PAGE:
The human cytomegalovirus (CMV) is globally widespread and the majority of adults are carriers, also in Germany. After an infection, the virus hides in the body for a lifetime, which usually goes unnoticed. However, when the immune system is weakened, as is the case after transplants or when unborn children become infected during pregnancy, it can cause damage to a range of different organs including the nervous system. It is therefore important to find out whether an appropriate immune response against the virus is present in order to prevent such damage from occurring.
Dr. Andreas Moosmann heads a DZIF research group at the Helmholtz Zentrum München and is specialised in studying immune responses to viruses. "In healthy humans, cytomegalovirus replication is curbed by T cells in particular," explains Moosmann. Billions of different T cells patrol through our body. Each cell has its own sensor on its surface, a so-called T cell receptor, which is able to identify just a small portion of a specific pathogen. As soon as this sensor is activated, the T cell turns into a killer cell. The infected cell is then killed and the viruses contained within it cannot replicate any longer. "Just by looking at specific T cells in the blood, we can now precisely detect whether a virus is present," says Moosmann. The problem up to now has been that complex techniques challenged such analyses. "Separate tests were required for every individual type of T cell and for each particular specificity," says Moosmann.
In order to identify viruses more rapidly and precisely, Moosmann and his Munich team of scientists developed a method that enables analysis of millions of T cells with one single test. "We sequence ribonucleic acid (RNA) from the blood samples, through which we can identify existing types of T cell receptors that are specific for different parts of CMV," explains PhD candidate Alina Huth. Using this new method, the scientists were able to identify 1052 CMV-specific T cell receptors in eight healthy virus carriers. In a second group of 352 donors, the scientists measured the prevalence of these sequences, enabling them to very precisely predict infected donors.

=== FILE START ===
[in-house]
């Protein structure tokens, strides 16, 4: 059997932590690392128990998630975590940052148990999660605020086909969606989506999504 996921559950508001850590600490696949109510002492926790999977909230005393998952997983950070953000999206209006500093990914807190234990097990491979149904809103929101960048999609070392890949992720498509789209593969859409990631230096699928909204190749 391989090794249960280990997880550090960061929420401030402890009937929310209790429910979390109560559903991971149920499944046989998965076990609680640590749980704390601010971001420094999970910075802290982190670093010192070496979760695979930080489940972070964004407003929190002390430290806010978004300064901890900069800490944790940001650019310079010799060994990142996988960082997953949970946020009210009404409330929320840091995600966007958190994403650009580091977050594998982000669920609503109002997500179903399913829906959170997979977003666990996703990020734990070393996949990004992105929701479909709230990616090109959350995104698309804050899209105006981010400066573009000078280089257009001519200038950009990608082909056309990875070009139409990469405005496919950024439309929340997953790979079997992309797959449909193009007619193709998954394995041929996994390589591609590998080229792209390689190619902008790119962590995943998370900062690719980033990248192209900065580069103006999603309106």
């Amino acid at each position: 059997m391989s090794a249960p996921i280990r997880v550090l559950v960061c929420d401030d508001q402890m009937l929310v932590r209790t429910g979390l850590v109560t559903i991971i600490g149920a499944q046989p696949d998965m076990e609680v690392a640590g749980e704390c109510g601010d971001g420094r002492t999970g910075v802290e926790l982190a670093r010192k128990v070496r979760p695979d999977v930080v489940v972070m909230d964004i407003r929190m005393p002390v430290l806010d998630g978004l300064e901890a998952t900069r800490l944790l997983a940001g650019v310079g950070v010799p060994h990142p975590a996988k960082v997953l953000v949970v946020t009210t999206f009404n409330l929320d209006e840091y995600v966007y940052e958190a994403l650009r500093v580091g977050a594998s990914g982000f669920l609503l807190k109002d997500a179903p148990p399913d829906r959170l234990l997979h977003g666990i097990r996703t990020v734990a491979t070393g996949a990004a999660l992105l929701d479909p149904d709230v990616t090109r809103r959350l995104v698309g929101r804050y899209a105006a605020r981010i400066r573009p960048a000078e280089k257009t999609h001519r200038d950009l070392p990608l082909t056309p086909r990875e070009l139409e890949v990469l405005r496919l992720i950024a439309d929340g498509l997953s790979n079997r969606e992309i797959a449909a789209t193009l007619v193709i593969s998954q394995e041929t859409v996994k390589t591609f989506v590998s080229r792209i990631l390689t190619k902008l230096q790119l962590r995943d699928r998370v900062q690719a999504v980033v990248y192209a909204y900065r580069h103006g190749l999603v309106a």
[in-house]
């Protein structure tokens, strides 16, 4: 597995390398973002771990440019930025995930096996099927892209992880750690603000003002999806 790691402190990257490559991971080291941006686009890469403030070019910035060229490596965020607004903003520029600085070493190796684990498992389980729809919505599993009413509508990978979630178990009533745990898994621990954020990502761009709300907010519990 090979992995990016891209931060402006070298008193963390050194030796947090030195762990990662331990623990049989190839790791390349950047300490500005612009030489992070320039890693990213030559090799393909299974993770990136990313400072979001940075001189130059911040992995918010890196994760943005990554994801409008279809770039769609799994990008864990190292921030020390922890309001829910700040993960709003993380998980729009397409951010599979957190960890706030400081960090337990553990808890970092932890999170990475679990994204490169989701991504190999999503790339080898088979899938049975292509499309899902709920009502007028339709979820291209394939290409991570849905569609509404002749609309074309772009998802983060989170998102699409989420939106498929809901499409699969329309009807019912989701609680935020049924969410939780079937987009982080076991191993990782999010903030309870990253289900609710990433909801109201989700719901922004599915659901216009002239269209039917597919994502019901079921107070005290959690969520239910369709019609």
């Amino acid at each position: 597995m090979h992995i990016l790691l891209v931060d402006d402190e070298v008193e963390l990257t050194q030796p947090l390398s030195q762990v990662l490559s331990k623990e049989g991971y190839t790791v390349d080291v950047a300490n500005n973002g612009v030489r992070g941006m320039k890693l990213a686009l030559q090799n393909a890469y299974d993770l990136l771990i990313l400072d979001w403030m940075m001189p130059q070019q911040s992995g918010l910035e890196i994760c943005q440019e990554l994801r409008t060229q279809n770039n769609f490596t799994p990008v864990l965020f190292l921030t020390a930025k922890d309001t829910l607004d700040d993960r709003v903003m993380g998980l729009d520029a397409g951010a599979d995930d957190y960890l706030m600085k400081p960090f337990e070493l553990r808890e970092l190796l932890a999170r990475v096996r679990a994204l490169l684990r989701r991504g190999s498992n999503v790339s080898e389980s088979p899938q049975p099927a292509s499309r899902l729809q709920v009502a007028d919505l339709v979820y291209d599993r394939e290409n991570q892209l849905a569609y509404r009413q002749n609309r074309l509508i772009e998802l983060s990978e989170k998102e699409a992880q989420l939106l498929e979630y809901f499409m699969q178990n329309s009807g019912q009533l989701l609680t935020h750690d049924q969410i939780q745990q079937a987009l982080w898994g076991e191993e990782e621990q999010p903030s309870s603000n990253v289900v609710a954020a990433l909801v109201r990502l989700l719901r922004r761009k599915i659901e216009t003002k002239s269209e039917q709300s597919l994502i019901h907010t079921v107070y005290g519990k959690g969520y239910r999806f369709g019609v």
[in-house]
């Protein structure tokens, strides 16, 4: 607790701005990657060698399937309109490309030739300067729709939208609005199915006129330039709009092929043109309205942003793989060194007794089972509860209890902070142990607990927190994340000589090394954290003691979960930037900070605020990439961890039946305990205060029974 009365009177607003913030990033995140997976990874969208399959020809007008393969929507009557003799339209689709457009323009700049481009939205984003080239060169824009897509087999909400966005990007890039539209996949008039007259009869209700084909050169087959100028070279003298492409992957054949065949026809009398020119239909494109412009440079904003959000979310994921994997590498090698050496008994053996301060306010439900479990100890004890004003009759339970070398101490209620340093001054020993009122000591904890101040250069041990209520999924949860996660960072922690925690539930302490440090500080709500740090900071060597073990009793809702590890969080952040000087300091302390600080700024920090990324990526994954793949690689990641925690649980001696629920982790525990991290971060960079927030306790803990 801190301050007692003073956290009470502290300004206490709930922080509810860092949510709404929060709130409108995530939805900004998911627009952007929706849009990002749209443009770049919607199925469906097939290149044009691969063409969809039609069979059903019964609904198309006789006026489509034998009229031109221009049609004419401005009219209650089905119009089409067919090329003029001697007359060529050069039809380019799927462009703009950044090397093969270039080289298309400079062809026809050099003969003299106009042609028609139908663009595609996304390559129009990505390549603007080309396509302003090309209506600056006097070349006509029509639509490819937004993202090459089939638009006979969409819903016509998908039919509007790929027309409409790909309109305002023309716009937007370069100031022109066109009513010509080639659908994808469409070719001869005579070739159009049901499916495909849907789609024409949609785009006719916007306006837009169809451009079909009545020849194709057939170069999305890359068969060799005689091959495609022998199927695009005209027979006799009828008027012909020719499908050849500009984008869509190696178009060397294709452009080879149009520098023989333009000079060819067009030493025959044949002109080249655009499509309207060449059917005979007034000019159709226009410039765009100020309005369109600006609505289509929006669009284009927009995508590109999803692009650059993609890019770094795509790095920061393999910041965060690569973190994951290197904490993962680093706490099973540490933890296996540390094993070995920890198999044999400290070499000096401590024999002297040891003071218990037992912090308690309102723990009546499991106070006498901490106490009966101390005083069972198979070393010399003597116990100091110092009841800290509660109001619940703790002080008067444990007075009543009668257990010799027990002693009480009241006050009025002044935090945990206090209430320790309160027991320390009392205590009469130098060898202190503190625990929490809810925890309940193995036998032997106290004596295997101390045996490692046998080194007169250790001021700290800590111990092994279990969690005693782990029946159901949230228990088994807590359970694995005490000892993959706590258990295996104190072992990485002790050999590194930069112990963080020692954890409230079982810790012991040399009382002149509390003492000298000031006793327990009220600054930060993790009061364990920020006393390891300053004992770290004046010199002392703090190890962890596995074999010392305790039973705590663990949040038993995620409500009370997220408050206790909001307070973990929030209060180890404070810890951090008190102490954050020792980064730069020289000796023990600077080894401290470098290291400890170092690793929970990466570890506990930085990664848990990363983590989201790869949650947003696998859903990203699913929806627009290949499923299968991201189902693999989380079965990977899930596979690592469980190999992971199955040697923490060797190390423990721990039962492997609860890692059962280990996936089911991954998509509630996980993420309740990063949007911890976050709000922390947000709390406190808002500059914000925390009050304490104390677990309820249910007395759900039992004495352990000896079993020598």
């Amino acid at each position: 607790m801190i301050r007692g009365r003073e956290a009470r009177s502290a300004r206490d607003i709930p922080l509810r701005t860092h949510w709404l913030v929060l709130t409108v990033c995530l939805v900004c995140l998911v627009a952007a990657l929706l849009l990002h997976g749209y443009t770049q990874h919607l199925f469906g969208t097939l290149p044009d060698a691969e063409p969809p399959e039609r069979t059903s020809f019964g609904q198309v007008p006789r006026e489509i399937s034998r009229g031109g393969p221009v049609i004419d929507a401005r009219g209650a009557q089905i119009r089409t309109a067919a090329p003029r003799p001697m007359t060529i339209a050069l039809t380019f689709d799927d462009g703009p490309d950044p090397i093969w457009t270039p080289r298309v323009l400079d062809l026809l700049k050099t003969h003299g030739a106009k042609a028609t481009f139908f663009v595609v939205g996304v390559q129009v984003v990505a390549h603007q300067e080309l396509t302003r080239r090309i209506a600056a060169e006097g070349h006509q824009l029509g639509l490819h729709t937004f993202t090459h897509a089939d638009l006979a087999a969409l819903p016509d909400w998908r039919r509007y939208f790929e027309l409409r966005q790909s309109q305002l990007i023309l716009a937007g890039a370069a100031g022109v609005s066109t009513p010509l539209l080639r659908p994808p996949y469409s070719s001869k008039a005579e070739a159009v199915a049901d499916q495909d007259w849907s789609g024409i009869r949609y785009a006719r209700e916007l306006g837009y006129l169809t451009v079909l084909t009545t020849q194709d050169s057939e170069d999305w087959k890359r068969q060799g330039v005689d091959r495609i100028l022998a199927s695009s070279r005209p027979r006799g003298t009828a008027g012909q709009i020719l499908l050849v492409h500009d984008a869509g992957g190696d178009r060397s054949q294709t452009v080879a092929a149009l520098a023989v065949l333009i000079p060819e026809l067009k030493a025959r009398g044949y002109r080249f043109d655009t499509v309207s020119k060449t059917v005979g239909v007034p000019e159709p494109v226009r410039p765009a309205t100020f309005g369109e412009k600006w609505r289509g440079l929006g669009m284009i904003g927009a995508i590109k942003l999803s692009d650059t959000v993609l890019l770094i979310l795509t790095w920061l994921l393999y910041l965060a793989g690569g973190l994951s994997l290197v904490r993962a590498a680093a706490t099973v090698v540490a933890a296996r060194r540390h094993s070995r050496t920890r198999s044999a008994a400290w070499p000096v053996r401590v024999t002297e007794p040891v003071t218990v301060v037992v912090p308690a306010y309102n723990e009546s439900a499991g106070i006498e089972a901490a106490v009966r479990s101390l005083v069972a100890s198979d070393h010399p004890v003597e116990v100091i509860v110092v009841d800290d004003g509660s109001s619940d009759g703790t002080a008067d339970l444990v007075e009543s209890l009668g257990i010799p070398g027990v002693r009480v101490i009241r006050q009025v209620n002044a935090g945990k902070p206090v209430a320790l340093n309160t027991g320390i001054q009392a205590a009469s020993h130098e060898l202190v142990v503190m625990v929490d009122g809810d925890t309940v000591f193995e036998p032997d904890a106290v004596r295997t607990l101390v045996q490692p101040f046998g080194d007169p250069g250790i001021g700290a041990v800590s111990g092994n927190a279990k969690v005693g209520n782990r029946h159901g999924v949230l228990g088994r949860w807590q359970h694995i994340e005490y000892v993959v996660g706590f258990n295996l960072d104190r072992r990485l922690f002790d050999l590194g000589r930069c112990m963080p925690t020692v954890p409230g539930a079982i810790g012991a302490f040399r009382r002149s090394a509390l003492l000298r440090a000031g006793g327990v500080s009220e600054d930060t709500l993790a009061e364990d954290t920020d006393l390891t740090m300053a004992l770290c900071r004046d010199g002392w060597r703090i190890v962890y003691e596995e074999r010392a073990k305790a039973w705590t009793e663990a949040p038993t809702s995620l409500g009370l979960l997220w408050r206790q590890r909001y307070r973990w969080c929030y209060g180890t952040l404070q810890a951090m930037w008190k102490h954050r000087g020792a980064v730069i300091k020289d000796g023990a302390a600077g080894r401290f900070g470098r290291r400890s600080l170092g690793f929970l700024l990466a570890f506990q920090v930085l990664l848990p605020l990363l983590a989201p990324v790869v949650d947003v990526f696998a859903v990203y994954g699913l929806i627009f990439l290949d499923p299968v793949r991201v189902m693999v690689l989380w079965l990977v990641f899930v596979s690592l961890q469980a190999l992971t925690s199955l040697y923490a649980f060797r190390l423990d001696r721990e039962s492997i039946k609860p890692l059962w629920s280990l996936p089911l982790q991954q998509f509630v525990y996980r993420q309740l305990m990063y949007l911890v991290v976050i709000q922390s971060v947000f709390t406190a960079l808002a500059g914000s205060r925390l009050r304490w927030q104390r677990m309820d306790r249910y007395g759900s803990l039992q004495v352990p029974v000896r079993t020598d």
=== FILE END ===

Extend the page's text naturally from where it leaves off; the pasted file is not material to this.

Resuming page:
The results will be serve to establish a database of virus-specific T cell receptors. According to the scientists, this method can also be used for other viruses. Biologist Dr Xiaoling Liang is convinced that "This diagnostic method will deliver more information at a lower cost and is therefore attractive for clinicians in future. We can now develop a test that can directly determine the immune status for different viruses in one step."
The applications of such a test are manifold. For example, it could be used to predict viral infections in transplant patients and other people with weakened immune systems and enable timely treatment. "We believe this test has great potential. It could, for example, also be used to check if a vaccination has been successful. And it will promote research on the connections between infections, auto-immune diseases and allergies," adds Moosmann.
MEDICA-tradefair.com; Source: German Center for Infection Research